Single Female Home Ownership Gaining Momentum

The percentage of single female home buyers in the U.S. has been significantly higher than that of single male home buyers for quite some time, but a recent Bloomberg article has predicted that 2016 may be the year single female home buyers become even more common. 

According to the article, the percentage of single female home buyers was at 21 percent in 2009, but stringent mortgage restrictions in the wake of the recession caused it to decline.

The National Association of Realtors® Home Buyer and Seller Generational Trends Report of 2015 said single adult females made up about 16 percent of all homebuyers this past year. While this is still significantly greater than single adult males (who made up 8 percent of all home buyers), Bloomberg said the real estate market should likely begin to see more growth in single female interest in owning a home.

Why now?

Bloomberg explained that income is on the rise for single women in many U.S. cities. The cities seeing the most significant rises in female income include Boston, San Francisco, Seattle, San Diego, and Charlotte, North Carolina. These five cities have experienced the most growth in women who earn six figures. More money means more spending power, and through extensive data analysis Bloomberg concluded that many women are demonstrating interest in using that spending power to invest in real estate. 

Jessica Lautz, managing director of survey research for the National Association of Realtors, told Bloomberg that aside from higher incomes, one reason single female interest in home buying may grow is the potential for increased housing affordability. Prospective female homebuyers seek properties in similar price ranges to that of investors looking to acquire property to rent out. In 2015, investor interest in rental property declined. Lautz explained if it continues to do so, similarly priced properties will become easier for single women to afford.

What kind of single females are buying?

The National Association of Realtors® report found that single females of all ages were buying homes in 2015, but the age group with the highest percentage of single female homebuyers may be older than you think. Twenty-three percent of homebuyers between the ages of 50 and 59 were single females. It seems much of the single female housing activity lies with the baby boomers.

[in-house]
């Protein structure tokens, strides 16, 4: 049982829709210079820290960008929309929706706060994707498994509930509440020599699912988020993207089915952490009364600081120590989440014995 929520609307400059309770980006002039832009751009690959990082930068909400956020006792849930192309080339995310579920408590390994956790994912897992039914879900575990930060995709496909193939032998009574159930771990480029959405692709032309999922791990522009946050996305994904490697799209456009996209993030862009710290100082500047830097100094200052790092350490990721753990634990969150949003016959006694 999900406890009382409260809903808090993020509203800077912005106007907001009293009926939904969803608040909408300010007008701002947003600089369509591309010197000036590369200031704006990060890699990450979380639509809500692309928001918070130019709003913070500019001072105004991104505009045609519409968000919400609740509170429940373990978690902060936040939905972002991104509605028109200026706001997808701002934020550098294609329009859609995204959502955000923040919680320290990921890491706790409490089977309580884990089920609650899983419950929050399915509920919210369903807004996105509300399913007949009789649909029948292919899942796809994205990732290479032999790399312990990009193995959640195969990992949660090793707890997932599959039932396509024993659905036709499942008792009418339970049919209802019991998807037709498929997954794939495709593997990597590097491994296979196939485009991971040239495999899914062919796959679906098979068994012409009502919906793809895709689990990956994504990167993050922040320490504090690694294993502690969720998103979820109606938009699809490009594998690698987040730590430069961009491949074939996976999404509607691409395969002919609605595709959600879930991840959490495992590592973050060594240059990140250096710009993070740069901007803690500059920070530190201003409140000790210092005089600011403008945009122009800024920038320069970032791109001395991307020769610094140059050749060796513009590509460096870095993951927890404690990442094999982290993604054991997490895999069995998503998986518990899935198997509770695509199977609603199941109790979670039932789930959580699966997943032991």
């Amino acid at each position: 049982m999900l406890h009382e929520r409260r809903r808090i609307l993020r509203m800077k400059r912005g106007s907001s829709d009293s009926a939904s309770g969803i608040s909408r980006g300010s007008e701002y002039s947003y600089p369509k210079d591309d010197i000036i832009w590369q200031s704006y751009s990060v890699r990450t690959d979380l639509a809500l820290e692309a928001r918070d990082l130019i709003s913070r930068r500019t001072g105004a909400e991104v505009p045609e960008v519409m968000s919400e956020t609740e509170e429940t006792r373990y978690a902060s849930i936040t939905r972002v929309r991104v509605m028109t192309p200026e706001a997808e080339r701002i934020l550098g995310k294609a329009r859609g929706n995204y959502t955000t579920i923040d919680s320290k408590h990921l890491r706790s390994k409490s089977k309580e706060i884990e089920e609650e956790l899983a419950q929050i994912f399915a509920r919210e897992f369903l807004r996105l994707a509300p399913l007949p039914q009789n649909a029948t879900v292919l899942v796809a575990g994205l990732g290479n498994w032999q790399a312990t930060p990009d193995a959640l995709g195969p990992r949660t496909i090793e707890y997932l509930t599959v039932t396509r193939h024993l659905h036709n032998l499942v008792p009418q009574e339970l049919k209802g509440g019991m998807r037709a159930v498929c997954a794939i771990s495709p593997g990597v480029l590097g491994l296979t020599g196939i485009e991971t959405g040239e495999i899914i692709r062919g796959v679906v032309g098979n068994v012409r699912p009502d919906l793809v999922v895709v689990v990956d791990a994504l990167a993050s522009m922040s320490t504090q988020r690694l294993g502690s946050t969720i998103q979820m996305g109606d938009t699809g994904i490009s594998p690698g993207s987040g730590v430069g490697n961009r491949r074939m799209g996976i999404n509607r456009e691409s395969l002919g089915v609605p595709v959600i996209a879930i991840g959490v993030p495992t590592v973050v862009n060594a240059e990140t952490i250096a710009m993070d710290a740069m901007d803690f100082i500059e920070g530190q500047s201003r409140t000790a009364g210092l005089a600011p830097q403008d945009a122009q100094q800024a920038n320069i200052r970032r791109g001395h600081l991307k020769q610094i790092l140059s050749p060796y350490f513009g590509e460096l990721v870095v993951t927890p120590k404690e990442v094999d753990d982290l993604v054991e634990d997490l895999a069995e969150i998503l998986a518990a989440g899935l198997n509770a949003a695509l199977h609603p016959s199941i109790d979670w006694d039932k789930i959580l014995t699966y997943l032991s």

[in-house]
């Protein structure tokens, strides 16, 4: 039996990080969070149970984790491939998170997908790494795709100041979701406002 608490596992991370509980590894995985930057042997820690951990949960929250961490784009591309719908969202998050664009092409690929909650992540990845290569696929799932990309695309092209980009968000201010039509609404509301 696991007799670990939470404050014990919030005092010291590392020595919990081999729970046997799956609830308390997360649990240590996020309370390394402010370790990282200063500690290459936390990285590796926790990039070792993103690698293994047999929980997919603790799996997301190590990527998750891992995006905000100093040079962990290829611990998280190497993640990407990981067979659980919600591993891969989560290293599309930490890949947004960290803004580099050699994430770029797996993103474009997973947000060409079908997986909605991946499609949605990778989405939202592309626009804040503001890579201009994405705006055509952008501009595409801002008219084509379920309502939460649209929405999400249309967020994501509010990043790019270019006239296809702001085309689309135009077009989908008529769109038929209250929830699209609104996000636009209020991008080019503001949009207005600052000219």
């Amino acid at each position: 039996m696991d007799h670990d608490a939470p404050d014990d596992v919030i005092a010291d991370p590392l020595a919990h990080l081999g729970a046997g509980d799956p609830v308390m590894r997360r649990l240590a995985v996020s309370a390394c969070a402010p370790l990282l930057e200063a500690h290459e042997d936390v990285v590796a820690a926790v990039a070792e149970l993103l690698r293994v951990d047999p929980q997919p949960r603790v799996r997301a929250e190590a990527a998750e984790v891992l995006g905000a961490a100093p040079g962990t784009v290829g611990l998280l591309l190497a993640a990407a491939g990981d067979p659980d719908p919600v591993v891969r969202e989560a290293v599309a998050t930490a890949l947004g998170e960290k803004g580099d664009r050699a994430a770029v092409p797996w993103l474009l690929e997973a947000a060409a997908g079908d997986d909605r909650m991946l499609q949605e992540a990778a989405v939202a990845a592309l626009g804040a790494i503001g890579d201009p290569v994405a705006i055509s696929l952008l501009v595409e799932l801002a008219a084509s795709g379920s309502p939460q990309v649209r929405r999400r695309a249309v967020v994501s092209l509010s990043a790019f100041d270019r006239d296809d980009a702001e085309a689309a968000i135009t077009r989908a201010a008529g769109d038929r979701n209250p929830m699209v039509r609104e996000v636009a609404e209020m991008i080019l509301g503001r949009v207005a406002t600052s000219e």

Building Online discussed an analysis by Del Webb, a company that builds homes in adult communities, which found that interest of single female baby boomers in purchasing homes is growing. Del Webb reported that the number of single females interested in purchasing its homes has continued to grow since 2012. Single women now make up about one-fifth of all Del Webb buyers. Lindsay Motley, the regional vice president for Del Webb's parent company PulteGroup, Inc., said she expects interest to keep rising based on results from a recent Del Webb survey.

How real estate agents can appeal to single female buyers

If single female home buyers are indeed on the rise, it is important for real estate agents to tap into that market.

RIS Media asked Kathy Cummings, the senior vice president of consumer education and consulting executive for Bank of America Home Loans, to share some insight into how real estate agents can provide the best customer service to single female buyers. Her No. 1 piece of advice: don't stereotype. 

Real estate agents should take every possible measure to avoid making any gender-based assumptions about their clients. They should never assume a woman needs extra hand-holding or has a harder time understanding the housing market, and they should never speculate on what type of home she wants (the stereotype is that women prefer properties that won't require too much DIY maintenance). Instead, real estate agents must take the time to get to know each client on an individual level to ascertain her specific needs.

In short, real estate agents should treat every client the same, no matter their gender or marital status. Cummings said based on 2013 U.S. Census data there are about 55.65 million single women in the U.S. While they may not all be looking to invest in real estate, it is safe to say a great deal of them are interested. If you are looking to take advantage of this market, take Cummings' advice and treat your single female clients with respect.